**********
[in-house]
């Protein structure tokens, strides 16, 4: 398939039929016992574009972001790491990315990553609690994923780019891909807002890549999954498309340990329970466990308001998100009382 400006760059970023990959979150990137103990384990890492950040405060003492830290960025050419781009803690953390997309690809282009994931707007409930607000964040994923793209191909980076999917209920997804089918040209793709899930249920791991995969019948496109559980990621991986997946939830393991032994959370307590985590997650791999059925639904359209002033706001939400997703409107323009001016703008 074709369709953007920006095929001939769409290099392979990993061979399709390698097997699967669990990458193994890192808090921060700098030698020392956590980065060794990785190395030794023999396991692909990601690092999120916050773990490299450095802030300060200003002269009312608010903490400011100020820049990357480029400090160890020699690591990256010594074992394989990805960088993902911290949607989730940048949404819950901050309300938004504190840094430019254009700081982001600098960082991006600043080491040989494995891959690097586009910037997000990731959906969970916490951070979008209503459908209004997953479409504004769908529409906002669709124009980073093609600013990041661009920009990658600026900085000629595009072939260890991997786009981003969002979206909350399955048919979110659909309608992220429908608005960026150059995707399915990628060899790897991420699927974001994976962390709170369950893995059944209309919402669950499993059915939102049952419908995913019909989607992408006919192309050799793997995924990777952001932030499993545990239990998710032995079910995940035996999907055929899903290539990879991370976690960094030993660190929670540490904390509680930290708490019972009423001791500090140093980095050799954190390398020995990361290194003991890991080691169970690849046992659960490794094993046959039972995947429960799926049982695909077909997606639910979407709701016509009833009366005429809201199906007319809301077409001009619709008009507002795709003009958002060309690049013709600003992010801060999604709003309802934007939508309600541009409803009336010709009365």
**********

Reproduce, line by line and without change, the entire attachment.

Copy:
[in-house]
């Protein structure tokens, strides 16, 4: 398939039929016992574009972001790491990315990553609690994923780019891909807002890549999954498309340990329970466990308001998100009382 400006760059970023990959979150990137103990384990890492950040405060003492830290960025050419781009803690953390997309690809282009994931707007409930607000964040994923793209191909980076999917209920997804089918040209793709899930249920791991995969019948496109559980990621991986997946939830393991032994959370307590985590997650791999059925639904359209002033706001939400997703409107323009001016703008 074709369709953007920006095929001939769409290099392979990993061979399709390698097997699967669990990458193994890192808090921060700098030698020392956590980065060794990785190395030794023999396991692909990601690092999120916050773990490299450095802030300060200003002269009312608010903490400011100020820049990357480029400090160890020699690591990256010594074992394989990805960088993902911290949607989730940048949404819950901050309300938004504190840094430019254009700081982001600098960082991006600043080491040989494995891959690097586009910037997000990731959906969970916490951070979008209503459908209004997953479409504004769908529409906002669709124009980073093609600013990041661009920009990658600026900085000629595009072939260890991997786009981003969002979206909350399955048919979110659909309608992220429908608005960026150059995707399915990628060899790897991420699927974001994976962390709170369950893995059944209309919402669950499993059915939102049952419908995913019909989607992408006919192309050799793997995924990777952001932030499993545990239990998710032995079910995940035996999907055929899903290539990879991370976690960094030993660190929670540490904390509680930290708490019972009423001791500090140093980095050799954190390398020995990361290194003991890991080691169970690849046992659960490794094993046959039972995947429960799926049982695909077909997606639910979407709701016509009833009366005429809201199906007319809301077409001009619709008009507002795709003009958002060309690049013709600003992010801060999604709003309802934007939508309600541009409803009336010709009365």